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THE TOPEKA DAILY STATE JOUIlNAIr WEDNESDAY EVEKINQ, JULY 17, 1906.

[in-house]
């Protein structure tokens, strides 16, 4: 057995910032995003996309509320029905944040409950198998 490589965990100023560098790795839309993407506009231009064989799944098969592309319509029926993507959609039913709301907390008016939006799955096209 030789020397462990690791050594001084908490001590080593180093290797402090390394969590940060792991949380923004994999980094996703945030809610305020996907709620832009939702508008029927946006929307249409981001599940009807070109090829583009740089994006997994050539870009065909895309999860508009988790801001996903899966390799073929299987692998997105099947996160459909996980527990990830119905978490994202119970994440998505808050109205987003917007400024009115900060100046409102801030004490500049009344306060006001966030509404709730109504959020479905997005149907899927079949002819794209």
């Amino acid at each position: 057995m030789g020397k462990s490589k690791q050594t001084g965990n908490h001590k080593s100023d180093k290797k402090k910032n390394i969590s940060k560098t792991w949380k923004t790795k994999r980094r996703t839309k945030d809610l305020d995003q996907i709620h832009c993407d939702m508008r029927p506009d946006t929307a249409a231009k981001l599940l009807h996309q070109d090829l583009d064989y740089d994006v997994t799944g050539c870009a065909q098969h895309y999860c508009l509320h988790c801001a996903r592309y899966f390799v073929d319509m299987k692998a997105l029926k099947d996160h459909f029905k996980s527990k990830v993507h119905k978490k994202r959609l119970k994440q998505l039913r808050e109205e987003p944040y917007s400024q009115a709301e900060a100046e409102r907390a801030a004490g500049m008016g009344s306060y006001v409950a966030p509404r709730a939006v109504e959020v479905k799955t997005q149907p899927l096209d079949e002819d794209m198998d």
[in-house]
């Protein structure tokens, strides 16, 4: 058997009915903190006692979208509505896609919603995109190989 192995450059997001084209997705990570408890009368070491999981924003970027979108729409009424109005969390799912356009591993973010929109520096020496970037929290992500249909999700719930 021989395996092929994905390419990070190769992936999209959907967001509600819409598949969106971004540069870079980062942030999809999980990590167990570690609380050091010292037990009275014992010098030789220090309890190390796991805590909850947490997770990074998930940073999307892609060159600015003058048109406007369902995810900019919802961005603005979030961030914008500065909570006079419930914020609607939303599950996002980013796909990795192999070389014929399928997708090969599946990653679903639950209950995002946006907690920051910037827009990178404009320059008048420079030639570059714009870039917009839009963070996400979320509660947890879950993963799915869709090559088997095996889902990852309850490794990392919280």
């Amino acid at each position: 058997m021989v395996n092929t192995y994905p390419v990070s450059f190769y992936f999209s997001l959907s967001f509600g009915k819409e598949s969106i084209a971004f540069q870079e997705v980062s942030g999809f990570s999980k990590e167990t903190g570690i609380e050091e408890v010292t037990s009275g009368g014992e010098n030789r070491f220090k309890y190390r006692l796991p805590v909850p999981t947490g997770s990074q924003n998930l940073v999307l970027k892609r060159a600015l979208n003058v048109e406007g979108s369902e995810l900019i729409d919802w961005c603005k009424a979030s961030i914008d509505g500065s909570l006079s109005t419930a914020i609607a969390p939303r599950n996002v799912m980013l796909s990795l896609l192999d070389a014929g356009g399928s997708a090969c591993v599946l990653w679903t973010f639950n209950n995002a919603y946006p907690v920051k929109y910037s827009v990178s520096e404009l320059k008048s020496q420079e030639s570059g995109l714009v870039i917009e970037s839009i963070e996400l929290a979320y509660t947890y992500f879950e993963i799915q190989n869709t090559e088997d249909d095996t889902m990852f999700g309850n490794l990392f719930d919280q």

CHAUTAUQUA TONIGHT Nat M. Brigham Illustrated Lecture "The Apache Warpath" TOMORROW AFTERNOON DR. ELLIOT BOYL EVENING Grand Concert by the Midland Jubilee Singers Illustrated Lecture by Nat M. Brigham "The Grand Canyon of Arizona" The ei.00 Ticket good for 6 admis sions still on sale at Stansfield'a. SINGLU ADMISSION 25 CENTS IBacursioDs, Los Anseles or Sen Francisco and return. $60 for the round trip. If it Is desired to go one way via Portland me rate win De J73.50. Tickets on eale daily to September 15. Limit Ocotber 31. Liberal stopover privi leges ana diverse routes. Boston ami return $33.55. on sale July 25, 26, 27, 28. Can be extended to leave Boston as late as Autrust 31 Optional routes via lake or Mew York city, slightly higher. Canadian and Northern New York resorts. Toronto, Ont.. $27.70; Mont real, tjue.. $33.55; Clayton, N. Y. $32.30; Ogdensburg, N. Y., $32.85. Tickets on sale dallv to September 30. limited to thirty days from date of sale. Also to many other points east at the same basis, viz., one fare plus 42, on sale same time and with similar limit. . . . Xew Kngland resorts. Boston, $33.55; Bar Harbor. $41.50; Bellows Kalis, $33.55; Burlington, $33.55: Montpelier. $33.55; Old Orchard, $36.80 and Portland $36.55. On sale July 22 and 23; August 6, 10, 20, 24. and September 10, 14. 24 and 28. Also to many other points at one fare plus $2 on same dates. Limit on all thirty days from date of sale. Liberal stopover privileges accorded. For tickets via St. Lawrence river route, slightly higher rate is charged. Chicago and return $20.00. St. Louis and return $12.70, on sale daily to Sep tember 30. Final lim'.t October 31. Denver, Colorado Springs and Pueblo and return $17.50. on sale dally to September 30, final return limit Octo ber 31. ' Salt Lake City and return $30.50. on Mile dally to September 30. Limit October 31. , Mexico City and return $55.90, on sale daily to September 15, limit Octo ber 31. Jamestown Exposition. Season tick ets to Norfolk and return $51.05 via direc'. routes: via New York in one di rection $56.25; via Boston In one di rection $60.40. On sale daily. Final limit December 15. Sixty day tickets $42.60 'via direct routes; via New York in one direction $46.90; via Boston in one direction $51.95. On sale daily. Liberal stopovers east of Chicago. These exposition tickets are just the kind you want if you're going east to spend your vacation. Purchasers of either of these tickets may make portion of Journey by steamer. Jamestown Exposition. Tickets to Norfoll- and return $34.00 via direct routes. On sale daily. Limit fifteen days. For details of stopover privi leges apply to undersigned. Ilomeseekcrs Excursion Tickets on sale first and third Tuesdays of each month. Bate in many- instances less than one fare and limit twenty-one and thirty days, according to destina tion. . ., Steamship Tickets lowest rates and best lines. For further particulars address T. L. KING, City Passenger Agent. HE WENT RIGHT BACK. A Dutch Immigrant Left a Diamond Ring at Home. Nfw York. July 17. Because he for got to tell his wife he had placed a very valuable diamond ring in an old snuff box which they left behind, James Van Cleof, formerly of Amsterdam and in the near future of St. Louis, sailod yesterday on the Kronprins Wilhelm, one hour after he and his wife had ar rived on the liner Ryndam. When He reached the other side Mr. VanCleof will hapten to Amsterdam and expects to be detained there Just one hour, when he will huny t" tlve nearest seaport and continue his Inter rupted journey to St. Louis. Mr. VanCleof has sold out his busi ness in Amsterdam and intends to re side in St. Louis. Before sailing he placed the diamond ring in a snufC box. It was not until they were near ing America that Mr. VanCleoff cas ually asked his wife what she had don? with the snuff box. Her reply that she toad put it in a box which was sent to Qlorage sent him post-haste back 10 mMerdam. Ian MacLaren Kstate Worth $288,500. London. July 17. The will of the Rev. Dr. John Watson (Ian Mac Laren). who died in Mount Pleasant. Iowa, May 6. leaves an estate valued at $288,500 to his widow and family and invests the control of all publish ed and unpublished works In trustees for the benefit of the estate. CASTOR I A For Infants and Ouldrsa. Tho If in il Yft'l Hl?YA Alwsws Rmirrn Bears the Bigs store cf 7 SHELDON IN ENGLAND. Topka JPreachcr Still Delivering Lec tures Compared to Mark Twain. While the Rev. Charles M. Sheldon is handing out a lot of suggestions to the residents of the British Isles on how to suppress the liquor business, according to the Kansas plan, he . is also said to be collecting a choice as sortment of English ideas which he will proceed to engraft upon this community when ho returns. Here is an extract from th Alliance News and Temperance Reformer, a British paper, reporting Mr, Sheldon's speech at Birstall, Eng.: "Dr. Sheldon said that was the 73 rd meeting he had addressed during his campaign. The good feeling between England and the United States was never so strong and true as now, the common people in both countries be lieving in one another more than ever they did. The two countries had a great deal to learn from each other. The English people had a great many good things which the people in the United States had not, and when he returned home he would ask his peo ple to adopt them. On the other hand, the Americans had some beau tiful things which were not seen in England. Dr. Sheldon then told in a graphic manner of the advantages of prohibition in America, where over thirty-three million people were living in towns, cities, and villages under lo cal option laws, and made special reference to his own state of Kansas. When he spoke at Manchester a short while ago he said there were eight or nine towns in Kansas where drink could still be bought, but now he could truthfully say that there were only two towns of any importance in Kansas where the law was being dis-' obeyed, nearly all the towns having ' returned 'dry' mayors at the spring election. (Applause.) If all in Eng land who were on the side of temper ance would unite in a great effort the liquor business would soon have to go. No parliament could withstand the j pressure of a united church. Out of 175 ministers of his own denomina tion in Kansas, he did not know one that touched liquor. "In conclusion. Dr. Sheldon said he wished the people of Great Britain would realize what tremendous possi bilities faced them. He did not think they ought to be discouraged at what parliament had not done. Vested in terests seemed tremendous, but tem perance workers must not be afraid of them. He hoped that England would soon become what it ought to be. (Applause)." It will also be a relief to the awful suspense to know that the resolutions presented to this Birstall meeting were passed. They always rig up a sort of dummy debate on some resolutions at these British temperance meetings. Some distinguished "gent" opens the ball by presenting a bunch of resolu tions, endorsing some phase of the temperance proposition. Of course everybody is in favor of the' resolu tions, and there Is no use discussing them, but the Britisher considers it proper to have some resolutions as an excuse for speechmaking. In this re spect a British temperance meeting is very like an encampment of the Grand Army of the Republic. The resolu tion at the Birstall meeting was one thanking the prime minister for prom ising to bring some measure before the house of commons concerning the licensing of saloons. This one resolu tion 'Wve' an "Opening for- -three speeches: one by the man who offered it. one by the man who seconded it. and one by Dr. Sheldon in support of it. Mark Twain and Sheldon. The English people think that they are entertaining two of America's most distinguished citizens this sum mer and they are In the persons of Mark Twain and Charles M. Sheldon. In speaking of the fact that both Twain and Sheldon are visiting Eng land, this temperance paper, the Al liance News says: "The meeting in the Town Hall. Bir mingham, on Tuesday evening, was a great, crowded and influential func tion. Many were unable to get in, and great was the disappointment, for not only was Dr. Sheldon present, but that most powerful speaker and teacher, Dr. Rendel Harris, president of the National Free Church Council, occu pied the chair. He delivered a splen did speech, having first welcomed Dr. Sheldon, and remarked that his fame was in all the churches; that in Mark Twain and Dr. Sheldon they had. vis iting their shores from across the At lantic two great humanists, for the true humorist was the true humanist. After Dr. Sheldon had delivered his story of what prohibition had accom plished in Kansas, which was skilfully and wittily told, and received with marked attention and appreciation, other speeches were delivered by Rev. S. W. Hughes, Mr. Joseph Hood, and Mr. William Pearson." NOT BREWERY PROPERTY. A Pittsburg Man Says Seized Saloon Fixtures Were His, Pittsburg. Kan., July 17. J. T. Janes has put in a claim for the seven sets of saloon fixtures supposed to be the property of the Ferd Miller Brew ing company which was recently seized in this county by the brewery receivers. Janes denies that he was the agent of the company and declares that the property belonged to him per sonally. IT KILLS THE WEEDS. Water of Salt Lake Sprinkled on the IT. P. Right of Way. Salt Lake, Utah. July 17. The briny waters of Great Salt Lake have been tried by the Oregon Short Line for a novel purpose and a remarkable success. Stored In tanks the fluid has been hauled over the line by water trains and sprinkled upon the right of way. Under this treatment the weeds, the bane of the section hands, have withered to rise no more. Sixteen months have elapsed since the first experiments of this sort and the scheme has now been permanently adopted. SENDS HIS BOOKS. Tlie President Makes a Gift to Vniver sity of Berlin. Berlin. July 17. President Roosevelt has sent as a gift to the University of Berlin, a set of his works in nine vol umes, beautifully bound and bearing his autograph. They have been addrfd to the Roosevelt library, which was founded by Frof. John William Bur-ges-. The gift Is referred to by the preps as an indication of the good win of the Ams.ican president towards Germany. Topeka Man Who Knocked Out Simplified Spelling at National Educational Association. :i From the Los Angeles Times. John MacDonald. N. E. A. director for Kansas, asserting yesterday.that the reform spell ing of certain words has fallen fiat because the press of the country has not followed the recommendations made at the Washington convention nine years ago. After his address the directorate decided to go back to the old method on "through" and other words. FORTY BANDS IN LINE. Fifteen Hundred Musicians March in the Elks Parade. Philadelphia, Pa., July 17. A massed band parade with nil the bands piaylng the same music at the same time, one of the three big features of Elks' week took place today on Broad street. - Ev ery musical organization participating in the reunion, numbering more than 40 bands, with 1.500 members was in line. The Jfrusicians formed at Broad street and Falrmount avenue and were ar ranged according to instruments. The music played was "The Twenty-first Reunion." which had "The Girl I Left Behind Me." "Home, Sweet Home," and "Auld Lang Syne" as its general theme with beautiful elaborations. The route was south on Broad street through the court of honor to South street, where the massed bands were dismissed. The fifty reviewing stands along the two mile route were crowded with peo ple and the streets were Jammed with a crowd such as Broad street has seldom seen. The day was exceedingly sultry, but the perspiring throng cheered the aggre gation of musicians as they passed down the street. The contrast in costumes was ludicrous. All through the parade could be seen the dazzling costumes of some crack regimental musical organiz ation by the side of the more modest costume of a village band. After the parade most of the visiting Elks and their ladles went to the var ious parks in and about the city where special entertainments had been pro vided. The drill contest will be held to night. TELLS ROOSEVELT ABOUT IT. Persian Minister to the XTnited States Visits Oyster Bay. Oyster Bay, N. Y., July 17. General Mortza, the Persian minister to the United States, today performed the duties for which he has been made a special ambassador, by personally noti fying President Roosevelt of the ac cession to the Persian throne of Mo hammed All. General Mortza . was was taken to. Sagamore Hill in the government automobile. His mission occupied but a short time, enabling him to leave Oyster Bay on the noon train. President Roosevelt entertained at luncheon today United States Senator Hopkins of Illinois. United States Dis trict Attorney Stimson of the southern district of New York: H. E. Miles of Wisconsin and Dr. Albert Shaw of New York. DEAFNESS CURED By New Discovery "I have de monstrated that deaf, ness can be cured." Dr. Guy Clifford PowelL The secret of how to use the mysterious and invisible nature forces for the cure of deafness and head noises has at last been discovered by the famous Physician-Scientist, Dr. Guy Clifford Powell. Deaf ness and head noises disappear as if by magic under the use or this new and won derful discovery. He will send all who suffer from deafness and head noises full information how they can be cured, ab solutely free, no matter how long they have been deaf, or what caused their deafness. This marvelous treatment is so simple, natural and certain that you will wonder wny n was not aiscoverea neiore. Investie-ntors are astonished and cured patients themselves marvel at the 'quick results. Any near person can nave iuu information how to he direct ouicklV and cured to stay cured at home without In vesting a cent. . Write today to Dr. Guy Clifford Powell. llZhb Bank bldg., Peoria. III., and tet full information ot mis new and wonderful discovery, absolutely free. JUDGMENT OF $250,000. Hamisivorth Newspapers Plead Guilty to Charge of Libel. Liverpool, July 17.' The attempt in the fall of 1906 to organize a huge soap combine in the United' Kingdom which quickly came to an end under the pres sure of adverse public opinion, had a sensational sequel in the assize court today when William Hesketh Lever, Liberal member of parliament for the Wyrrall division of . Cheshire, secured Judgment for -damage ,of $250,000 .and costs against the Harmsworth newspa pers, the Daily Mail and the Evening News for libels published ,by them during the course of the controversy that followed the attempt to bring about the combination. . -r After- a hearing that lasted for two days, the defendants today suddenly withdrew their plea of justification and agreed to pay the amount demanded. Mr. Lever, 1t is declared, took a lead ing part in the. efforts to establish tho soap combine. - - AMERICA WINS. Test Vote In Comniitte at The Hague Conference. The Hague, July 17. A vote on the principle of the American proposition regarding the inviolability of private property at sea was taken today by the committee of the conference dealing with the Geneva convention. Twenty one delegates voted favorably, 11 were against the measure and there was one absentee. Great Britain, France, Russia, Japan, Spain and Portugal were in opposition, while the triple alliance, although Germany made a reservation, was among the majority. - ' Belgium presented a compromise proposal but Joseph H. Choate of the American delegation refused to ac cept it, saying that inasmuch as a ma jority admitted the principle of lm munltyv he could not consent to the limitation of this dea, especially as Great Britain and 1 Germany had de clared they would not accept it in any form. This made unanimity impos sible. Prof. De Martens, of Russia, who presided at the meeting, called atten tion to the fact that although the American proposition was supported by a majority of the votes passed, the populations of the countries voting against the principle were numerically largely in excess of. those favoring it. Marey von Kapos Mere, of Austria, and Count Tornelll, of Italy, followd the example of Baron Marschal von Biebersteln, of Germany, in their refernce to the British proposition re garding the limitation of armaments which Is to be presented by Sir Ed ward Fryo at the next plenary sittings of the conference. This places Slgnor Tittohi, the Italian minister of foreign affairs, in a somewhat embarrassing position; he is personally in favor of th-3 British proposal, but he can not Ignore the attitude of his allies In the triple alHSnce. The United States and Spain favor the English views on this matter. M. Nelidoff, however, does not think that Russia can support the Idea of limiting armaments at present in view of the conditon today of her army and navy as a result of the Russo-Japanese war. M. Bourgerois, of France, personally favors limitation but the French government regards this question as academic and lm jracticable. To Investigate Xew York Prisons. New York, July 17. A searching Investigation of all the penal institu tions of the state, the Herald an nounces today, is to be made by Gov. Hughes. Startling revelations are pre dicted which will show a need for im mediate reform. Convicts, it is stated, have made many ' charges and these are said to be responsible for the gov ernor's contemplated action. Sing Sing prison, the famous Jail on the Hudson, is understood to be the first of the penal institutions to be probed. Meet me at the- Chautauqua. THEATER TRUST PLANS,! American Syndicate's Attorney Has Gone to Europe to Complete Details New York, July 17. Some of the details of the 100 million dollar thea trical syndicate that will control the leading theaters and theatrical inter ests in the United States and Europe have been learned here. Klaw & Er langer, the directing heads of the American theatrical syndicate, are leading the movement nrt th .o-o sent Levy Mayer of Chicago,, their tuuusei, io Europe to arrange the details for the syndicate' and to make final terms witn the individual managers and owners on the other side. The big theatrical syndicate has been practically assured ever since the prominent managers in London, Para and Berlin and the other cities in Europe agreed many months ago to pool their issues with the managers in this country. Six of the American managers constitute the present thea ter syndicate. They are Messrs. A. Hayman, A. R. Erlanger,' Mark Klaw, Charles Frohman, Samuel F. Nixon and J. Fred Zimmerman. Mr. Charles Frohman controls several theaters in London. Messrs. Klaw and Erlanger have been getting in closer touch each season with the managers in Europe and the success of the syndicate here has made the Important managers in London and Paris desire to be affiliat ed with the men who control the chief theatrical affairs of the United States, Just who will make up the complete list of European managers who will become factors in the new internation al syndicate has not been announced, out a man well posted on the work ings of the plans said the managers in London would likely include Messrs. George Edward.es, George Alexander, Frank Curzon, Seymour Hicks, Chas. Wyndham, Cyril Maude, the Messrs. Gatti and perhaps Messrs. Beerbohm Tree arid". Arthur .'Collins. Both vaudeville and "legitimate" houses come within the scope of the plans mapped out by the syndicate for its extended control. Vaudeville, how ever, as it has been In the case with Klaw & Erlanger in the past, will be the feature particularly cared for. Marc Klaw, who has been in Europe for several months, has been devoting a great part of his time to getting the English and French managers Inter ested Infthe international syndicate. The recent decision of the New York courts that theaters and amusements are not "trade and commerce, and that their combination is not illegal, has, - it is said, been a great factor in bringing about' this syndicate. STATEMENT FROM THE POSTAL. What the Striking Telegraph Opera tors in Frisco Were Paid. The following statement has been given out by the Postal Telegraph company: The visit of Labor Commissioner Nell to San Francisco in connection wth the telegraphers' strike at that point affords the Postal Telegraph Cable company the opportunity to present Its side of the case to Mr. Neil, the public: and to the employe gen erally throughout the United States. The company submits as the strongest possible refutation of the false state ments of the striking employes that they have been underpaid,,, the ,. follow ing- summary--' of 'its San Francisco main office payroll for the month of May: The average wages earned and paid telegraphers who worked at the key for the month was suz.dz or at the ratg of '44 cents per hour. The highest class raeji ire 'paid at the rate of $99.00 per month1 each. These men draw an average pay of $131.00 eacn for the month, the highest drawing $153.12. the lowest $116.81, the aver age pay being at the rate of 54 cents per hour worked. The next grade of telegraphers are .'rated at $93.50 per month each'. These averaged during the month $115.30 each, the maximum pay being $113.48, the minimum $94.90, the average . pay per nour worked being 46 7-10 cents. The third class of telegraphers are rated at $8 8 per. month -each? and earned an aver age of $106.83 -each .ranging from $88 to $135.88. - The average pay per hour worked being t 41 cents. Five other operators .whose-, :monthly rating was from $66-' to $85 . earned an average of $84.95. th-'r average pay being within a fraction of 34 cents per hour. Day men work nine hours, night men work seven and one-half hours and late night men seven hours. All time worked beyond these hours is extra and is paid for at the rate of seven hours per day. Certain telegraphers on important circuits are paid "bonus" or by "piece work" for all messages handled during the day in excess of the established minimum capacity of the wire. T One operator thus earned during tne month $36.84 "bonus" all of which was earned during the regular hours for which he is regularly paid. another -operator -earned $33.81, an other $30.86, another $34.56 ana so on. ... DEAD AT HIS POST. Engineer Found in His Cab With Hand on Lever. Butte, Mont., July 17. The north coast limited, westbound, the crack flyer of the Northern Pacific railway was ditch ed three miles east of Garrison this morning about 4 o'clock. Two baggage cars, the smoker and a day coach left the rails. The locomotive overturned. and In the cab, his hand upon the sand pipe valve and the brake lever, was found Engineer James Graham, of Butte, dead at his post. No one else was injured. The cause of the accident has not been learned. Th3 train was taken back to Garrison. STOLE CHICKENS. IS IX PRISON. Victim of Kansas' Drastic Law Sues for Habeas Corpus. 'For stealing and carrying away twenty-five hens, - commonly called chickens, a domestic fowl." UDon a crime thus described, one . Johnson of Cowley county was convict ed and sent to the penitentiary some months' ago to serve a sentence, of from one to five years. Today an aged lawyer named Milton from Cowley county came before the supreme court and filed habeas corpus proceedings to have Johnson turned loose, on the ground that the Informa tion was defective. This . is not the first time that Mr. Milton has been up here to see about getting Johnson re leased. He was here last winter, and made a strong talk for his client, but it didn't go any further. Justice Porter heard Mr. Milton's piea todav and set the hearing of the appli cation for habeas corpus for September 23. '- Close Evenings 5:30 Saturdays, 10 P. M. $20 Outing Suits for $15 We want to close out as soon as possibe all the short lots that have accumulated In' our great-selling $20.00 lines of Men's Tropical Worsted and Blue Serge Outing Sujts. For that reason we have knocked oft: $5.00 from the regular price, and you can pick any pattern, style and size' from the whole layout made by H. S.-ds M. and -Alfred Benjamin & Co. for Stylish Suits in 2 and 3-piece, in Blue Serge,' Gray Serge and Fancy Mixtures-?-Short lots of $12.50 and $15 lines -our price nowV,,,,; Don't Overlook Our Union Suit Sale ! Surplus Stock from Superior .Underwear Co., Pigua, Ohio Mill Ends almost Half Price. $1.00 Union Suits,' now. ... . 68c $1.50 Union Suits, now..'..". 98c r $2.50 Union Suits, now. ... .$1.48 $3, $3.50 Union Suits, now. .$1.88 1 JjunM'ylg!jiu SANTA FCBTES Conductor Lew Osbun of Newton went through this morning on No. 8. W. H. Hutton, chairman of the O. R. C, is in Topeka today on a busi ness trip. ' - Engineer George Sherman Is work ing in the pool In the place of En gineer Leat. General Manager J. E. Hurley w-ent to Kansas City this morning in his car No. 18 attached to the plug. W. E. Hodges, general purchasing agent of the Santa Fe. went west today on No. 1 on a business trip. Engine No. 40 has been assigned to service on runs Nos. 105 and 106 be tween Topeka and St. Joseph. Engineer John Hand is running on runs Nos 110 and 109 in the place of Engineer John Higgins, who is laying off. - Rev. Frank E. Mallory of the Third Christian church will address the noon meeting in the machine shops tomor row. Harry W. Townsend. - electrical in spector of the Santa Fe at Argentine, was in Topeka yesterday on a business trip. Division Superintendent C. T. Mc Lellan returned to Emporia this morn ing after a short business stay in Topeka." N. M. Rice, general storekeeper of the Santa Fe, returned last night on No. 6 from a business trip to Galves ton, Texas. Conductor I. Morris, who has been visiting tvith relatives in Topeka -for several days, returned to his home in Dodge City. '' ' ' Fireman Graham is running in the place of Fireman N. F. Fouch while the- latter -is running a switch engine In; tb.e local yardsc . -Fireman ad;-MTS. Walter Tennyson left yesterday, tor Danville, III., where they will spend Mr. Tennyson's vaca tion with relatives. Percy Meade of the general offices has left for Denver. Col., where he has accepted a position in the offices of the Santa Fe at that place. Ralph Cuttell. who has resigned his position as. night ticket agent of the Santa Fe,- has left for Kansas City where he has accepted a position. Engineer Harry French is running on runs Nos. 17 and 18 between To peka and Newton in the place of En gineer Mlnard, who is laying off. , E.. Ibalio, a Filipino student at the Agricultural college at Manhattan, has gone to work in the machine shops and will spend his Bummer vacation at this work. . ' Rev. J. D. Zimmerman of. Horton, who a few years ago was assistant sec retary of the Railroad Y. M. C. A., is in the city for a few days visiting friends and relatives. Engineer Lozier of Argentine is run ning on runs Nos. 17 and 18 between Topeka and Kansas City in the place of Engineer W. P. Beeler, who Is lay ing off for a few days. R. M. Splvey, general Inspector for the Harvey system at Albuquerque, who has been in the city for several days visiting with his family, returned to his headquarters this morning. A party of . seven carpenters has been sent from Topeka to Las Vegas, where they will work on some im provements which are being added to the hospital at that place. Joe Shoofilbein who has been foreman of the sheet Iron department In the boil- t-r sheps for some time has been appoint ed timekeeper In the boiler shops. Joe Stetler takes his place as foreman. Charles Hutton of the office of Divi sion Superintendent F. J. Easiey at Newton and J. E. Hutton also of the Santa Fe at that place are in Topeka on account of the illness of their father who lives near this city. Conductor E. C. Reese, who has been laying off on account of illness, has returned to work on runs Nos. 61 and 62 between Topeka and Argentine and has relieved Conductor Jesse Howes, who was running in- his place. Today - is the -regular semimonthly day for homeseekers. However, the business is much lighter today than usual and only one extra train will be run for the benefit of those looking over land In the west. The- lightness in the amount of business Is probably due to the busy times on farms at the , present time. A Verdi Opera Found, ifiion Th1t7 17. Tho score of a. hitherto' unknown opera by Verdi has Victorex Baking Powder Is Guaranteed to give satisfaction and to comply with all Pure Food Laws t INSIST UPON THE VICTOREX BRAND sis $10 FRED T. WALKER f I DRUGGIST Z -- Prescriptions Our ' Specialty Full Assortment of J X . Photo Supplies i 825 Kansas Avenue 2 been found in a cabinet of old papers at the villa of Verdi In Santa Agatha. Verdi in hie will directed that the con tents of the cabinet be destroyed. These were being examined when the score, was found. It seems to be an early work of the composer. Its fate has not been decided upon. The Mystic Circle has postponed its ' meeting until one week from Thurs- ' day. The Home Grain Co., corner Morse and Tyler streets, wants to sell you ground feed. . ' Mrs. A. F. Grear returned yesterday -from Kcnris City, where she has been since the first of the week. George Hobson and family mill move .Friday, from. 221 - Paramore street-to 1312 Monroe street.-'- : Miss Myrtle .Awenand Miss Grace Albee of SIlver-Leke-are the guests of Misses Nellie -and Nora Lee of 9IS Van Buren street, r Miss Christina. Alt-zer, vho has been ill is improving arid will be able to resume her position at the Cash Mer cantile store next week. Mrs. W. L. Hedrlck and son Kenneth of Los Angeles, Cala., who have been the guests of Mrs., George Blgham left today for Colorado where they will spend some time. - ' Carl Urban, son of George Urban has enlisted in. the United States navy. He will leave" tomorrow for Kansas City and from there will go to New port News, Va. Three hundred soldiers enreute from Ft., Sill to Ft. Leavenworth camped last night on the T. D. Jo seph tract near the reform school. They left this morning for Ft. Leav enworth. ' - J! L. Elmore, assistant cashier of the First National bank at Norton ville and daughter. Mrs. Gertrude Griffin are the guests of Mr. Elmore's brother, F. P. 'Elmore and family of 905 Van Buren street. Miss Anna Joseph, who has been the guest of Mrs. Julia Joseph and sons, Messrs. Fred and Abe Joseph left today for St. Louis where she will visit friends for a short time. From there she will go to her home in Nash ville, Tenn,' ; The Citizens State bank will not be open for business tomorrow afternoon but the officials will be present to ex plain to their patrons the working f their new electrical burglar alarm. In-' vltations have already been sent out Inviting the patrons to be present at this time. On account of the Butchers arid Grocers picnic tomorrow at Vine-wood, ' the grocery stores and butcher shop will be closed all day. The banks will close at noon as will also the Arf goods stores, the millinery stores' and with one exception the ' hardware stores. Over three hundred people - went to Manhattan today on the excursion given by the members of the Indian Creek Grange. The special object of Interest there to be visited Is the K. 8. A. C. and the Domestic Science department of the same. Harmony Rebekah Circle was enter tained by Mrs. W. E. Day at her hooM, 126 Hoiman street. Those present wr Mrs. . Sarah Hohler, Mrs. Wilmlra. T. Hall, Mrs. X K, Withers, Mrs. Kate Dlffenderfer, Mrs. Dora M. Wolf, Mrs. W. A. Wolverton, Mrs. J. M. Petro, Mrs. L. C. Boyce, Mrs. C. W. Armstrons; and little daughter, Fay, Mrs Nellie A. Cole, Miss Frances Short and Harold and Thelma Day. During July and August the Circle will meet every two weeks on Friday Instead of Thursday. Meet me at the Chautauqua. 1